IFJ Condemns Israeli Report on Media Killing

The International Federation of Journalists (IFJ) today warned that the results of an Israeli Army investigation clearing a tank crew of any wrong-doing in the killing of Reuters' cameraman Fadel Shana in April in the Gaza Strip could endanger all media professionals working in the Palestinian Territories.


"This inquiry, which has been farcical in its nature, is likely to make life even more dangerous for journalists working in the field," said IFJ General Secretary Aidan White. "We have no confidence in an inquiry that has been used by the Israeli Army to avoid facing up to the consequences of its irresponsible actions. We share Reuters' concern that there has been a terrible injustice here and that the Israeli authorities have failed to take action."


Reuters said it was told by the Israeli Defence Forces' Military Advocate-General that "troops could not see whether Shana was operating a camera or a weapon but were nonetheless justified in firing a shell packed with darts that killed him and eight other Palestinians aged between 12 and 20."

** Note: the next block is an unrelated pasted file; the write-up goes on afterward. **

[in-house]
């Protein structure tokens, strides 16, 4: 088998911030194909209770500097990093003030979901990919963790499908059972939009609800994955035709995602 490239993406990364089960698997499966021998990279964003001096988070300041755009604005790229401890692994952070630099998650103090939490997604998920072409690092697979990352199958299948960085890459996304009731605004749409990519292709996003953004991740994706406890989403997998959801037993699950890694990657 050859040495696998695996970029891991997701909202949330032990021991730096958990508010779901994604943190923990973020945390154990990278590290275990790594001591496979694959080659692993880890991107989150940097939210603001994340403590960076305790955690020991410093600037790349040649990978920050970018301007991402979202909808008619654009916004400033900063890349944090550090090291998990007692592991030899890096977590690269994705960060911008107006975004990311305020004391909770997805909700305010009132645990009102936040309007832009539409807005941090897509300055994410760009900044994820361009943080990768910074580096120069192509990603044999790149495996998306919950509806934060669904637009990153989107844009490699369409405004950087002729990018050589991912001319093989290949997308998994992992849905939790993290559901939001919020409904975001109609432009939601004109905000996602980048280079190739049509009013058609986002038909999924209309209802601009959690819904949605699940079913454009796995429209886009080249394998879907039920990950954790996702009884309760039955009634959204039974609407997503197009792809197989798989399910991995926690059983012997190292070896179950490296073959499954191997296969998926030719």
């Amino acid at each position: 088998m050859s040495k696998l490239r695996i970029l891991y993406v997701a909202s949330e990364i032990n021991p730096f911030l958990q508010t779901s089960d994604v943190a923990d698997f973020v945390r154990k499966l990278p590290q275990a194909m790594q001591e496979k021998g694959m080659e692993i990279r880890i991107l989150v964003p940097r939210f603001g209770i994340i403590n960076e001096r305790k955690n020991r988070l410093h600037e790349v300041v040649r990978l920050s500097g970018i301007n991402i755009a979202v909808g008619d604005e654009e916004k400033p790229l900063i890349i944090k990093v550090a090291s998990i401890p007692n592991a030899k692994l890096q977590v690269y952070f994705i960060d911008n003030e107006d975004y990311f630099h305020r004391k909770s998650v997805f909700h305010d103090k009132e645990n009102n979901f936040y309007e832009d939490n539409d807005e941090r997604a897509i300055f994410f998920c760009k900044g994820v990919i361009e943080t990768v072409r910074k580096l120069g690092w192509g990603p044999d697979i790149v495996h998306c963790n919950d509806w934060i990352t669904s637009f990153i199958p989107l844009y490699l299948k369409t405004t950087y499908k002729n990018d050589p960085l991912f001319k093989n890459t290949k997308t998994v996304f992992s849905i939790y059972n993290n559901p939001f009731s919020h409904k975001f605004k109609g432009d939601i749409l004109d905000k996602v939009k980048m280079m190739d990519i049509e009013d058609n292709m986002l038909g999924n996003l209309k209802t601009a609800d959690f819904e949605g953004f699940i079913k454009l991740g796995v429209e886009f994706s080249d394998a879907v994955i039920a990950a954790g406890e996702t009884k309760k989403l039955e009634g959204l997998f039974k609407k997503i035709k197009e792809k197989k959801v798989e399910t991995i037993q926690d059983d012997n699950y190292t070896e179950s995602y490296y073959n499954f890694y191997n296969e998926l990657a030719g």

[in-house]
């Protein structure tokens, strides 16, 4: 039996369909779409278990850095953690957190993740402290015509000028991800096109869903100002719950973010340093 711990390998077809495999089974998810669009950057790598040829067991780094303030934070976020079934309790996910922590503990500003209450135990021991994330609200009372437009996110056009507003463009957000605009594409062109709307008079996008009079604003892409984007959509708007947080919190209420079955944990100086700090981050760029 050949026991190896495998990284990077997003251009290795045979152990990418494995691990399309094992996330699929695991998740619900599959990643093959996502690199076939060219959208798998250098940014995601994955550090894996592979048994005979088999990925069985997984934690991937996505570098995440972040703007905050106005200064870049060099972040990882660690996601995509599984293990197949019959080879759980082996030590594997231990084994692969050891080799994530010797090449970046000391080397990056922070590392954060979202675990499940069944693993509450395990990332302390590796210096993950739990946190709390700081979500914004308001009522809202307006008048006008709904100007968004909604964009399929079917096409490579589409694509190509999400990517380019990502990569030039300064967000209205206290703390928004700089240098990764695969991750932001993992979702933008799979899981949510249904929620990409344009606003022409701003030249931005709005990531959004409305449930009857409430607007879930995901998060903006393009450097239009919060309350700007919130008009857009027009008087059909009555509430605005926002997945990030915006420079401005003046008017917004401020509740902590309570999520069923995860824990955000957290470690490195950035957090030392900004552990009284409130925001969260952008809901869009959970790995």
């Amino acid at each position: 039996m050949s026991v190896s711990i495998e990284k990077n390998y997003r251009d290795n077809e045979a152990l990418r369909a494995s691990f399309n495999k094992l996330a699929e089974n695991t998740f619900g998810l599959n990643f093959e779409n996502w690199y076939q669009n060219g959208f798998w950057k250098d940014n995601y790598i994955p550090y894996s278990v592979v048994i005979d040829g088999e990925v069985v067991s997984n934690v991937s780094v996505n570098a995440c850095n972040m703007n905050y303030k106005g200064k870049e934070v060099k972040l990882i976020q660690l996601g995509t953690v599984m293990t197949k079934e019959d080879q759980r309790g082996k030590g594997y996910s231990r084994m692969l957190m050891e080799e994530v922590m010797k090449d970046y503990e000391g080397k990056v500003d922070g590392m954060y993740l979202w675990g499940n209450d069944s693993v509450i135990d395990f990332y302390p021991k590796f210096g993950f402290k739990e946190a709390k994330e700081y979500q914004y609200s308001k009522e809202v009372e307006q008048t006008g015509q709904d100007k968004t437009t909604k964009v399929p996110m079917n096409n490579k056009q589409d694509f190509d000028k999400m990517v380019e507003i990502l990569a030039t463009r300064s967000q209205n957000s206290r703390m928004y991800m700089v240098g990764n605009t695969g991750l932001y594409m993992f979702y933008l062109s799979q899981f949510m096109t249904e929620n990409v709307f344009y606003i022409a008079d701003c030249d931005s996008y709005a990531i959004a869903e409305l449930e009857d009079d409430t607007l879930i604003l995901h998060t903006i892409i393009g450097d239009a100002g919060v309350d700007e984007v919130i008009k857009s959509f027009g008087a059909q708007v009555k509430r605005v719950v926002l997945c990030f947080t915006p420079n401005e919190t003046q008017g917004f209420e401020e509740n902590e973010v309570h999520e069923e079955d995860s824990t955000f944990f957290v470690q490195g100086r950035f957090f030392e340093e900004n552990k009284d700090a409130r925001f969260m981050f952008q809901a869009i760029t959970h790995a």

"This report is untenable because it does not meet any test of what is necessary for a legitimate independent inquiry into these tragic killings," White said. "As usual we have an army investigating itself without proper independent review."


The IFJ is calling on the Israeli government and the international community to intervene in this case and ensure that a full, independent inquiry is carried out.


The IFJ fears that any media staff carrying bulky camera equipment or attempting to use such equipment will now become potential targets. The IFJ is further concerned that this case fails to meet the call from the United Nations Security Council in December 2006 for an end to impunity in the killing of journalists and proper investigation of deadly attacks against media.


UN Security Council resolution 1738 says that journalists in conflict zones are considered civilian non-combatants and that any targeting of journalists may be considered a war crime.


For more information contact the IFJ at +32 2 235 2207

The IFJ represents over 600,000 journalists in 120 countries worldwide